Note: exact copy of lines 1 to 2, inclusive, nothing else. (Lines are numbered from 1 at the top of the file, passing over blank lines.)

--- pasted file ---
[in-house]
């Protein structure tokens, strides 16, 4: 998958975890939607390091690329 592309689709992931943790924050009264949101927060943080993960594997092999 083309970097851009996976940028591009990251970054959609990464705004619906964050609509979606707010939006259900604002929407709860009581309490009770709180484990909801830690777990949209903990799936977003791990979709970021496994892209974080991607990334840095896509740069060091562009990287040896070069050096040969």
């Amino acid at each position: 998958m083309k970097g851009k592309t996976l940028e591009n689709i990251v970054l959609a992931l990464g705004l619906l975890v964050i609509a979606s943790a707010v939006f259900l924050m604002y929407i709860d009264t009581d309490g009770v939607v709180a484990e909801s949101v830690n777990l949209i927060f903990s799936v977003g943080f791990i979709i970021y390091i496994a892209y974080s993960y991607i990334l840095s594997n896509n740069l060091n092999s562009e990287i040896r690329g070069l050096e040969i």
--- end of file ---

[in-house]
């Protein structure tokens, strides 16, 4: 998958975890939607390091690329 592309689709992931943790924050009264949101927060943080993960594997092999 083309970097851009996976940028591009990251970054959609990464705004619906964050609509979606707010939006259900604002929407709860009581309490009770709180484990909801830690777990949209903990799936977003791990979709970021496994892209974080991607990334840095896509740069060091562009990287040896070069050096040969």